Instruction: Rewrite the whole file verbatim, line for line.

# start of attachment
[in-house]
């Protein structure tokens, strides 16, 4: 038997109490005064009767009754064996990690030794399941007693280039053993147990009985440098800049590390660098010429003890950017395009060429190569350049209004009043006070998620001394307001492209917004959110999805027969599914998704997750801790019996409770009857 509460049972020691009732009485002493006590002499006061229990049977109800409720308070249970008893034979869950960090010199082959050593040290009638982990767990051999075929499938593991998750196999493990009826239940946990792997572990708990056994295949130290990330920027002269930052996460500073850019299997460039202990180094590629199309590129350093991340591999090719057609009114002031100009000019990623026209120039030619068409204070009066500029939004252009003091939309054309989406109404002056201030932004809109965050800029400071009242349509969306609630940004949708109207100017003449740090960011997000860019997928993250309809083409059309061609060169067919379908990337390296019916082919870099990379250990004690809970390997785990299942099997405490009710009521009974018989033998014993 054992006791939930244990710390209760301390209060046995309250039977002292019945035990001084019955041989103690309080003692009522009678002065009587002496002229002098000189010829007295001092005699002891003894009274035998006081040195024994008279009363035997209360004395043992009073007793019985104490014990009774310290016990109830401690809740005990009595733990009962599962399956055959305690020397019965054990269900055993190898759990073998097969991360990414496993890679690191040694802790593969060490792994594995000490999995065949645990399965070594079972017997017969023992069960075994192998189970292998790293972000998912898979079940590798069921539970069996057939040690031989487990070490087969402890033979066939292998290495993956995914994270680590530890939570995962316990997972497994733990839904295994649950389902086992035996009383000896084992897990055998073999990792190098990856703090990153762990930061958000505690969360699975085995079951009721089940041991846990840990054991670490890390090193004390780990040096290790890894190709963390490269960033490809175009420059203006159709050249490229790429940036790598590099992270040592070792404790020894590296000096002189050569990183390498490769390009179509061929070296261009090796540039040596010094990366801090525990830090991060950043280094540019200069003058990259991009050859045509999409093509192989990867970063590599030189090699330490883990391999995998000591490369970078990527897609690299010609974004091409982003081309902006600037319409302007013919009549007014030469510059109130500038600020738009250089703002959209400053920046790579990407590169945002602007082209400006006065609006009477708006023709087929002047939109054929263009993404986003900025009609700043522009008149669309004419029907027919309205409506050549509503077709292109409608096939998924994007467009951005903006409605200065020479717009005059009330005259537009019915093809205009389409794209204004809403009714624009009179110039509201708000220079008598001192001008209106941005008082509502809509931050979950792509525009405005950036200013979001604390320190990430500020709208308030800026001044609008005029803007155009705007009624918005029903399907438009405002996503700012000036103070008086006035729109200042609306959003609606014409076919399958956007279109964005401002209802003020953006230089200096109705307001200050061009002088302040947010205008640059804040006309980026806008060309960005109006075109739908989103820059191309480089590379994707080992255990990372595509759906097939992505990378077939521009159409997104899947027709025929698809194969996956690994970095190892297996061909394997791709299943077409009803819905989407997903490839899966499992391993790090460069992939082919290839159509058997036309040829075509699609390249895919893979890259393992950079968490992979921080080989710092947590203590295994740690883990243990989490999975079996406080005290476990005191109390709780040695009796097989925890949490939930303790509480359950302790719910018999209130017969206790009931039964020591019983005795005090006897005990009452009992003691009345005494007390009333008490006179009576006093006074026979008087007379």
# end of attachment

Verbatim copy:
[in-house]
């Protein structure tokens, strides 16, 4: 038997109490005064009767009754064996990690030794399941007693280039053993147990009985440098800049590390660098010429003890950017395009060429190569350049209004009043006070998620001394307001492209917004959110999805027969599914998704997750801790019996409770009857 509460049972020691009732009485002493006590002499006061229990049977109800409720308070249970008893034979869950960090010199082959050593040290009638982990767990051999075929499938593991998750196999493990009826239940946990792997572990708990056994295949130290990330920027002269930052996460500073850019299997460039202990180094590629199309590129350093991340591999090719057609009114002031100009000019990623026209120039030619068409204070009066500029939004252009003091939309054309989406109404002056201030932004809109965050800029400071009242349509969306609630940004949708109207100017003449740090960011997000860019997928993250309809083409059309061609060169067919379908990337390296019916082919870099990379250990004690809970390997785990299942099997405490009710009521009974018989033998014993 054992006791939930244990710390209760301390209060046995309250039977002292019945035990001084019955041989103690309080003692009522009678002065009587002496002229002098000189010829007295001092005699002891003894009274035998006081040195024994008279009363035997209360004395043992009073007793019985104490014990009774310290016990109830401690809740005990009595733990009962599962399956055959305690020397019965054990269900055993190898759990073998097969991360990414496993890679690191040694802790593969060490792994594995000490999995065949645990399965070594079972017997017969023992069960075994192998189970292998790293972000998912898979079940590798069921539970069996057939040690031989487990070490087969402890033979066939292998290495993956995914994270680590530890939570995962316990997972497994733990839904295994649950389902086992035996009383000896084992897990055998073999990792190098990856703090990153762990930061958000505690969360699975085995079951009721089940041991846990840990054991670490890390090193004390780990040096290790890894190709963390490269960033490809175009420059203006159709050249490229790429940036790598590099992270040592070792404790020894590296000096002189050569990183390498490769390009179509061929070296261009090796540039040596010094990366801090525990830090991060950043280094540019200069003058990259991009050859045509999409093509192989990867970063590599030189090699330490883990391999995998000591490369970078990527897609690299010609974004091409982003081309902006600037319409302007013919009549007014030469510059109130500038600020738009250089703002959209400053920046790579990407590169945002602007082209400006006065609006009477708006023709087929002047939109054929263009993404986003900025009609700043522009008149669309004419029907027919309205409506050549509503077709292109409608096939998924994007467009951005903006409605200065020479717009005059009330005259537009019915093809205009389409794209204004809403009714624009009179110039509201708000220079008598001192001008209106941005008082509502809509931050979950792509525009405005950036200013979001604390320190990430500020709208308030800026001044609008005029803007155009705007009624918005029903399907438009405002996503700012000036103070008086006035729109200042609306959003609606014409076919399958956007279109964005401002209802003020953006230089200096109705307001200050061009002088302040947010205008640059804040006309980026806008060309960005109006075109739908989103820059191309480089590379994707080992255990990372595509759906097939992505990378077939521009159409997104899947027709025929698809194969996956690994970095190892297996061909394997791709299943077409009803819905989407997903490839899966499992391993790090460069992939082919290839159509058997036309040829075509699609390249895919893979890259393992950079968490992979921080080989710092947590203590295994740690883990243990989490999975079996406080005290476990005191109390709780040695009796097989925890949490939930303790509480359950302790719910018999209130017969206790009931039964020591019983005795005090006897005990009452009992003691009345005494007390009333008490006179009576006093006074026979008087007379």